by Rabbi Batya Glazer, Director, Jewish Community Relations Council (JCRC)
A few days ago, we all witnessed a powerful display of activism and unity as 25,000 people — including members of our own local communities — marched through the New York City streets to condemn anti-Semitism. In our fight against bigotry, the approach of Martin Luther King day presents us with yet another opportunity. It’s the opportunity to ask ourselves an important question: What are we doing in our day-to-day lives to actively oppose racism? Because the fight against racism is not only a moral issue. It’s a Jewish issue.
Our mandate to stand up for people of color comes from the Torah, which affirmatively teaches that G-d created humanity b’tzelem elokim, in G-d’s image; that each and every person is sanctified. The Talmud goes on to remark on the resplendent diversity of humanity, stating it proof of G-d’s greatness, since when a person mints coins from a single mold, “he will always create identical coins, while G-d created a single Man, yet all of His creations are unique.” Each of us turns out differently. But because each was forged in the image of the divine, each is entitled to equal dignity.
In America, however, the Jewish — and American — ideal of equality for all people is not yet a reality. As Jews, we cannot let that inequality stand.
We at JCRC are about to embark on our Civil Rights Mission to Atlanta, Montgomery and Selma, to better understand our society today by visiting some of the events that helped shape our nation. We’re looking forward to sharing our experiences upon our return. In preparation for our trip, participants have been reading Bryan Stevenson’s book Just Mercy (also now a film showing at theaters everywhere) and watching Ana DuVernay’s documentary 13th (available on Netflix). I encourage you to read and watch along with us. It will give our Jewish community a shared starting point for our conversations, and an understanding of how racism is intertwined with U.S. policy and bound up in systems in need of change. If you would like to be made aware of upcoming JCRC discussions and events, like the “Race and Religion” series we held this fall with St. Joseph’s University, please join our mailing list by contacting us at firstname.lastname@example.org.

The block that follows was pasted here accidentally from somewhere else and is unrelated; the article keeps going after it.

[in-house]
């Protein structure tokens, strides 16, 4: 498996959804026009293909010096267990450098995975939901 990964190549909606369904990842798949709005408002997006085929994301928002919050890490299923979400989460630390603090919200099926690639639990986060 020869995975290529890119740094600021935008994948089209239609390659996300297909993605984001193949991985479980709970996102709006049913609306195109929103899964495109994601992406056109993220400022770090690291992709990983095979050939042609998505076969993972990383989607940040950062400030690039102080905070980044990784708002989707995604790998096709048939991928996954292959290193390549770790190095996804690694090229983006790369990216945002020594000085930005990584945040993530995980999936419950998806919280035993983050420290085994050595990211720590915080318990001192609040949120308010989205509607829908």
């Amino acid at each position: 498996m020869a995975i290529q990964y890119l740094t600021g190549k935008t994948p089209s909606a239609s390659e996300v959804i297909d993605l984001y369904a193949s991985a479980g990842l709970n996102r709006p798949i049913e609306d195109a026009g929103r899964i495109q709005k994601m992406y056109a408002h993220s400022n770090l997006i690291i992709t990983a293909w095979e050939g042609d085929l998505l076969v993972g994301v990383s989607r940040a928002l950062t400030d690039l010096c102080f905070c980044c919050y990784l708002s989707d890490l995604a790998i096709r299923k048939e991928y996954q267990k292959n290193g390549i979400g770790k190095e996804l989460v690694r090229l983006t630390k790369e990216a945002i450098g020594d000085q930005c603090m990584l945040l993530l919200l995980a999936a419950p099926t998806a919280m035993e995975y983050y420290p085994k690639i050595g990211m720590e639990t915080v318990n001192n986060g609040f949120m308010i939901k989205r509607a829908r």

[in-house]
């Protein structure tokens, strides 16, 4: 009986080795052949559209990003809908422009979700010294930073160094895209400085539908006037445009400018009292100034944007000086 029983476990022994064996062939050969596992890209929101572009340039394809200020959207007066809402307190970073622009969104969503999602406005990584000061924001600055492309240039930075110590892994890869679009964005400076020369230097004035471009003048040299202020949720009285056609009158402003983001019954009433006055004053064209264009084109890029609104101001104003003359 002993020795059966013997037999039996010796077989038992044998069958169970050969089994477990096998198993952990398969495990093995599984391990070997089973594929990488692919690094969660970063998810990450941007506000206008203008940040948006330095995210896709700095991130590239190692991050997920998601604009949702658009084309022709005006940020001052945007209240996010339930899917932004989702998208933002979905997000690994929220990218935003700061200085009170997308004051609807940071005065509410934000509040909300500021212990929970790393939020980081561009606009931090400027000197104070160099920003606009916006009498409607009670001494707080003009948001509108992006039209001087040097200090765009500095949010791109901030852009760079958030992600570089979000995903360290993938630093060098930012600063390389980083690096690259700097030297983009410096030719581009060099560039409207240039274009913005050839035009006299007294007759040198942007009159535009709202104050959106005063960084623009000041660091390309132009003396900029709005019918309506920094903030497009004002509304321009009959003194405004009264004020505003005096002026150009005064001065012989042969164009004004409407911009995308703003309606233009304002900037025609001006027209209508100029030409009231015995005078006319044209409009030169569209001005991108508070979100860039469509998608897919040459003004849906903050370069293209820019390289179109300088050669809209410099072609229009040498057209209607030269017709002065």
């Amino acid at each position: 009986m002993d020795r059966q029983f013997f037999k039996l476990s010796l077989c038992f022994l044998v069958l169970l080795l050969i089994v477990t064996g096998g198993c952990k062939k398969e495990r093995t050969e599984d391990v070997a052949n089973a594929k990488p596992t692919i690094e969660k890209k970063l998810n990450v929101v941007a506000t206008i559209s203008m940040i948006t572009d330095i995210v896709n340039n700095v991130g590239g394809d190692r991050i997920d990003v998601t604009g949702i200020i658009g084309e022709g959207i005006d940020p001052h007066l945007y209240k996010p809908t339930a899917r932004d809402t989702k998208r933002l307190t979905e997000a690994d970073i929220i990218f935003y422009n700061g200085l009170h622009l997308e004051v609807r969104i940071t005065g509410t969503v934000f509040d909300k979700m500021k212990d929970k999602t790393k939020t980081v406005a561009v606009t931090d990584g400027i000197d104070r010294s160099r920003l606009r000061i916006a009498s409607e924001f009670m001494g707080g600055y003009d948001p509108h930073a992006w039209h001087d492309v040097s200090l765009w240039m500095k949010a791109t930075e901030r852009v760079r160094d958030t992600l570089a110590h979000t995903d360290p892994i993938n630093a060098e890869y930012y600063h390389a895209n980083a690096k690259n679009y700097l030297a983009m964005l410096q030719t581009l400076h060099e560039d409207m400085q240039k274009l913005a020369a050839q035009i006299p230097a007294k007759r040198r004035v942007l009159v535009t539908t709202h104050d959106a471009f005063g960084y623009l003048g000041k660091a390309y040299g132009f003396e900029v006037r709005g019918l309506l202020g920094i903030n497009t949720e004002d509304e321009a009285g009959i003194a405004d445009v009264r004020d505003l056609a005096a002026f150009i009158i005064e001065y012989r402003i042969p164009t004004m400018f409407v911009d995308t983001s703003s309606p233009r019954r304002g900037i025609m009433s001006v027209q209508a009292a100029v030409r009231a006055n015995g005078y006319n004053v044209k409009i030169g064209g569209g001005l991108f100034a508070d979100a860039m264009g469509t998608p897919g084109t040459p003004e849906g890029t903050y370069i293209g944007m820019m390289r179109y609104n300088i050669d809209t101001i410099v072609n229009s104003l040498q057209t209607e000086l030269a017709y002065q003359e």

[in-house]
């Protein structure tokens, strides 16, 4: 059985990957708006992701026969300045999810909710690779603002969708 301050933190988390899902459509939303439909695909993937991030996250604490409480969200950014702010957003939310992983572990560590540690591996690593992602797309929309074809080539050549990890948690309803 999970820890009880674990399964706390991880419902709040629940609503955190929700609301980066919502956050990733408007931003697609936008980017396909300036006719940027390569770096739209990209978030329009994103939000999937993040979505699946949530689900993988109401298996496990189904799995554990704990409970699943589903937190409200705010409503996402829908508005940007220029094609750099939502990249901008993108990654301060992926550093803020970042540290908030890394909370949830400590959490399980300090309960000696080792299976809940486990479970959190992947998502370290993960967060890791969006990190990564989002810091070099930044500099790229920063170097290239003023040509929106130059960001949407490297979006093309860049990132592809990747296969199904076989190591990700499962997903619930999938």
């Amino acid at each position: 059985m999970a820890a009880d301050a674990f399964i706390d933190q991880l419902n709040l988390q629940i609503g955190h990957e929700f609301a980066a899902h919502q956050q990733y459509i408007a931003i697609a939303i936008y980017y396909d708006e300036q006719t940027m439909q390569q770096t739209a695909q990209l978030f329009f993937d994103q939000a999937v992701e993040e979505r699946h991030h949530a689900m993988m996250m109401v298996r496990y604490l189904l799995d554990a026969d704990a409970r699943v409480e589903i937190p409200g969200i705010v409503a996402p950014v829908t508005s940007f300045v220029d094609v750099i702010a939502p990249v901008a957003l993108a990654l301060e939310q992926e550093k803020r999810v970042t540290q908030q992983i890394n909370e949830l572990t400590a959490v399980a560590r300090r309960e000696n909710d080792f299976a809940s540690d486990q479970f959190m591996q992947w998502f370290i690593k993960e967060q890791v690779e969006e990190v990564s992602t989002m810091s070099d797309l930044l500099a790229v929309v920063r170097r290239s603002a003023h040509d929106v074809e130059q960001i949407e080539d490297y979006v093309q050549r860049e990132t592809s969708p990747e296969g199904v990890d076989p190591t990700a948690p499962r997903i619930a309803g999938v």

It is our responsibility to act. Confronting the legacy of American racism requires being active and visible, never silent, as Elie Wiesel once said, “Neutrality helps the oppressor, never the victim. Silence encourages the tormentor, never the tormented.” So this MLK day, take a moment to ask yourself: What am I doing to challenge racism? And further: How can I do more?